With the start of a new web comic chapter today, I thought I'd do a breakdown of the process for creating the cover- specifically for giving it the look of an aged comic book. I've mixed techniques from a few different tutorials I found online, and here is what works best for me.
For this exercise, you will need-
-Adobe Photoshop and Illustrator software
-A sheet of newsprint
-A beat up paperback book with a mostly black cover
-An old comic book printed on newsprint
First, you will want to scan all of your materials. For the comic page, bring in the newsprint to cover the art, leaving the edges and staples from the original comic intact. You may need top do some color correction with the variations settings (Image > Adjustments > Variations) to make the two pieces match up. use a soft edged clone stamp tool to blend the pieves together. Your result should look like this:
With the book, use your Clone Stamp to remove all traces of text and art. You want only the black color, some texture, and the folds and scratches to remain.
Finally, color your art to your liking. Now, we're ready to move on to setting up the effect.
In Photoshop, open the file containing your colored art. Duplicate the art onto a new layer (CTRL + J) and set that layer to "Darken"
While the Darken layer is selected, go to Filter > Pixelate > Color Halftone
Play around with the Max Radius. This controls the size of the halftone dots. The correct setting for this value will vary depending on the size of your art. 12 works for my purposes, but see what works for you.
Finally, adjust the opacity of your half-toned layer. I find that somewhere between 20-30% works best for me.
Flatten your image and save the file. It's time for phase 2.
Next, take your art into Illustrator and add all of the appropriate titles and text. You can do this stage before creating the halftone effect, and that will yield a stronger effect, but as I am creating this for a web comic, I'm erring on the side of legibility.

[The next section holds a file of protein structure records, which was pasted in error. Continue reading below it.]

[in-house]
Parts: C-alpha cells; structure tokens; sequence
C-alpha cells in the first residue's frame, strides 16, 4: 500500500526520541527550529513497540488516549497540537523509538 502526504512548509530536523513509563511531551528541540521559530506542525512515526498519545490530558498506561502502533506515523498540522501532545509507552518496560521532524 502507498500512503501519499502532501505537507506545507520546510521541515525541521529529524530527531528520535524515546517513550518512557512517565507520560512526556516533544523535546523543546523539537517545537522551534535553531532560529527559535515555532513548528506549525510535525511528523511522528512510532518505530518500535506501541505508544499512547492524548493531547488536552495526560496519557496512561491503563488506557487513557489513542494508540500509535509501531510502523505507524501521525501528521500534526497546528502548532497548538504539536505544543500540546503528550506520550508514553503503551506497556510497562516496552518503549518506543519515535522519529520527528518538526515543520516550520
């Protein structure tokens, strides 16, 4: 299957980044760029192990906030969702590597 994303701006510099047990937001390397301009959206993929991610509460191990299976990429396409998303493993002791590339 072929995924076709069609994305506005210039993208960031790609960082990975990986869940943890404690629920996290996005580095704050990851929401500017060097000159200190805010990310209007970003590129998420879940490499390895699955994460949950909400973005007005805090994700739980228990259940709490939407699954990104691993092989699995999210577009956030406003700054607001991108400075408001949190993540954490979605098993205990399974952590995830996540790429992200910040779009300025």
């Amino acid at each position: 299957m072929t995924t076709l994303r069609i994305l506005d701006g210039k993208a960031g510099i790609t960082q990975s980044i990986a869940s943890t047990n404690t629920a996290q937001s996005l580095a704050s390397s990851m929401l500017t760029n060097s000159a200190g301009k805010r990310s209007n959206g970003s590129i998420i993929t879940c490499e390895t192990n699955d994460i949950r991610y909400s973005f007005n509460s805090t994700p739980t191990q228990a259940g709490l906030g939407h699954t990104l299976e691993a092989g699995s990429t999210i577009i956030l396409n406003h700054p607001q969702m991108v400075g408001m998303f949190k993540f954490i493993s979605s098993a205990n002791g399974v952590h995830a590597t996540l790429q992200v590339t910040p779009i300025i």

It's important when working with text and titles to resize them in a vector based program like Illustrator rather than a raster based program such as Photoshop. Vector graphics are stored as mathematical formulas, while raster graphics are stored as grids filled with colored pixels. This means that vector graphics will scale more smoothly, without the blurring or aliasing common to raster images. With that in mind, we are going to export our titled image out of Illustrator in our final resolution. To do that, select File > Save for web and devices.
Here, set your art to the desired size and click "Apply." Then, save the art and head back into Photoshop.
Open the file containing the image made from the comic book and newsprint, as well as the art.
Make sure the paper image is the same size as the art, then copy the art and paste it on a new layer above the paper. Set the art layer to "Multiply."
Multiply alters image's visibility, causing areas that are darker to be more visible and lighter areas to be less visible. This will give the image the impression that the art is printed onto the paper.
Now, open the image created from the cover of the black paperback book. Place this on a new layer over the art, and adjust it to fit the borders of the cover.
Set this layer to Screen. Screen is the opposite of multiply, causing darker areas to fade away and lighter areas to remain visible.
In practice, this means that the dark cover will drop away leaving only the light colored folds and scratches.
Use either your eraser or a white paint brush tool to clean up areas of the art that show through some of the larger areas of damage. Once you've done this, flatten your image and save it ...
... and now your art looks like a relic from the Silver Age! You can see the web comic this art was created for here. Try it out, and see what you can create. If you have something you're proud of, post it in the comments.